Team New Zealand trained three years to defend the America's Cup, brought the newest, most radical boat and the high hopes of 3.9 million countrymen to the starting line today, but lasted just 20 minutes in the first race.
Before thousands of spectator boats and a global TV audience, the black-clad home team came unraveled in 23 knots of wind and whitecapped seas -- just the conditions everyone expected the Kiwis to excel in. Within minutes of the start TNZ looked on the verge of sinking and soon after retired with heavy damage to two sails and the boom, giving Swiss challenger Alinghi a 1-0 lead in the best-of-nine match for yachting's top prize.
Roaring off the start line, TNZ looked more than competitive, sweeping to a half-boat length lead after a perfectly timed start in blustery winds. Kiwi onlookers had a brief chance to cheer before the wheels came off for the sleek black boat and its young, inexperienced skipper and crew.
First the sharply heeled TNZ looked ready to sink as seawater poured over the gunwales in big wind and wave, with a crewman bailing furiously with a blue plastic bucket. "It's the America's Cup," marveled British Cup skipper Ian Walker, watching from a spectator craft, "and it looks like the most important piece of equipment is a $2 plastic pail."
Next the end of TNZ's superlight tubular boom snapped under the load of the big mainsail, leaving the back end of the sail flapping. The Kiwis eased away from the wind and looked haplessly at a tangle of ropes and carbon fiber shards before deciding to carry on.
When they turned back upwind to try to stay in contact with Alinghi, which was streaking away, the headsail tore from its track and began flapping wildly. The Kiwi crew hauled it down and tried to mount a new headsail but that too blew loose.
They turned downwind in disgrace and called Principal Race Officer Harold Bennett to announce retirement from the race.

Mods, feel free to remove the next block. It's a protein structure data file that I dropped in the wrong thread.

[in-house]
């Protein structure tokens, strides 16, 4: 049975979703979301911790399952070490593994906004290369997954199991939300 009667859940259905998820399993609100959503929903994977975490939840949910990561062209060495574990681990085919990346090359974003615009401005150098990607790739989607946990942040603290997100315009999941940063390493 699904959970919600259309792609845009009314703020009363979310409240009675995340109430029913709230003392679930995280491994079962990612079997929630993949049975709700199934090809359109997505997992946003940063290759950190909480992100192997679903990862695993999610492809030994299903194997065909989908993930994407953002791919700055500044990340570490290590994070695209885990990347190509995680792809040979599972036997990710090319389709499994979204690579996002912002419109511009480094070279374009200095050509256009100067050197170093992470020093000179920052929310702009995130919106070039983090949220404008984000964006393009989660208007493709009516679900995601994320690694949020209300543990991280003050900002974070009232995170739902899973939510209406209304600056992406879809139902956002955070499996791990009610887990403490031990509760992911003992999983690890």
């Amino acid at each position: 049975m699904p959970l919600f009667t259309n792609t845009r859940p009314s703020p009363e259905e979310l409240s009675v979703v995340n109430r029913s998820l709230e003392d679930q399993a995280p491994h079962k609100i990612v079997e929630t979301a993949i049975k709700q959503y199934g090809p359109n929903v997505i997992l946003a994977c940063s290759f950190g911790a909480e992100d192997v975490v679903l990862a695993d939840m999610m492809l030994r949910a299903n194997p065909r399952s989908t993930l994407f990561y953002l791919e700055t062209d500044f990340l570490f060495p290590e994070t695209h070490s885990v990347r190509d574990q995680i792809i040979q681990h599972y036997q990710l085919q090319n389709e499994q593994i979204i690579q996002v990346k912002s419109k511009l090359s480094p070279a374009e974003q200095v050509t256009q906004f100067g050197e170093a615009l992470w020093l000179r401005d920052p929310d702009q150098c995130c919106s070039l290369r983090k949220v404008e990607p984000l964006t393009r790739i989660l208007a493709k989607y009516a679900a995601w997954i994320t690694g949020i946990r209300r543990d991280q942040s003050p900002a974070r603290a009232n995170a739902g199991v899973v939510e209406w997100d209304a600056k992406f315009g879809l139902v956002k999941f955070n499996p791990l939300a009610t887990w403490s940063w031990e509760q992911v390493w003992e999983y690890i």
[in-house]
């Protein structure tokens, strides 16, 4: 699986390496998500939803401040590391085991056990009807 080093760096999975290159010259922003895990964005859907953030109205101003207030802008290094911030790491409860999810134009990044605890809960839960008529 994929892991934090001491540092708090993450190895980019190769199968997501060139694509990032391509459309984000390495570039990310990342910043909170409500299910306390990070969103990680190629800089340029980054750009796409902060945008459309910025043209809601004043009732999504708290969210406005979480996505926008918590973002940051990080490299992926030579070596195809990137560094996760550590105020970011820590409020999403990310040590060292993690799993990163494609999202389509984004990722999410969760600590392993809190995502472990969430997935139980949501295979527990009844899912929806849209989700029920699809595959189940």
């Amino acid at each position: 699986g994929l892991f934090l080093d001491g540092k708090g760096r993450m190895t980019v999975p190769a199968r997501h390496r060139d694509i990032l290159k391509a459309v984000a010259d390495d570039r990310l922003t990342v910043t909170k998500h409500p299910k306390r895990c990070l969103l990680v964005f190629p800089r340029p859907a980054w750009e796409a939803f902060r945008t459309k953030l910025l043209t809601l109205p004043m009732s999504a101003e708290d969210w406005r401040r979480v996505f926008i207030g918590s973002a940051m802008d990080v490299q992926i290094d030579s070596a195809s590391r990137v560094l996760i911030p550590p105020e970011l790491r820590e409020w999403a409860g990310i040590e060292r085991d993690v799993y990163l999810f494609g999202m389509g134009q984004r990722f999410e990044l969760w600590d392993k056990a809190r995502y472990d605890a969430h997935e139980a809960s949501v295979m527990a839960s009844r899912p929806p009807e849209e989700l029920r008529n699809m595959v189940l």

TNZ syndicate chief Tom Schnackenberg said the problem with water coming aboard is "something we've lived with before. The boats are wet. We'll probably make a bigger effort to get rid of it next time. Once the wind gets blowing this hard, racing can turn into a bit of a demolition derby. It's a strong resolute group. With a good night's sleep they'll be up and ready to go again."
Alinghi, with former TNZ skipper Russell Coutts at the helm in his new role as challenger, eased off the throttle and prepared to circle the 181/2-mile course alone to the finish in the graphite and red Swiss boat, as required by rule to pick up the point.
Yachties have a name for what happened to the Kiwis. It's known as a yard sale -- with used-up bits and pieces scattered everywhere. It happens all the time when the wind pipes up in club racing, but it's not supposed to happen at the America's Cup.
The shocking defeat was ironic. Challengers have been criticized since racing began in October for refusing to run races in winds more than 19 knots. Today's race never would have started in the Louis Vuitton Cup challenger series that Alinghi won to get to the Cup. Most observers reckoned TNZ, which had no restrictions in its preparations, would have the edge.
But today it was Alinghi that was thoroughly prepared, and TNZ's crew who hung their heads disconsolately as they accepted a tow home to make repairs and get ready for Sunday, when breezes are expected to be lighter.
Right in the midst of the brooding crew sat skipper Dean Barker, the 29-year-old understudy who took over after Coutts quit the team three years ago.
The quick and stunning end came after an uplifting start to the day as Team New Zealand left Viaduct Harbor amid a chorus of boat horns and cheers and flag-waving fans. The spectator fleet on a bright day in Hauraki Gulf looked bigger than any ever seen since Cup racing started here with the 2000 defense.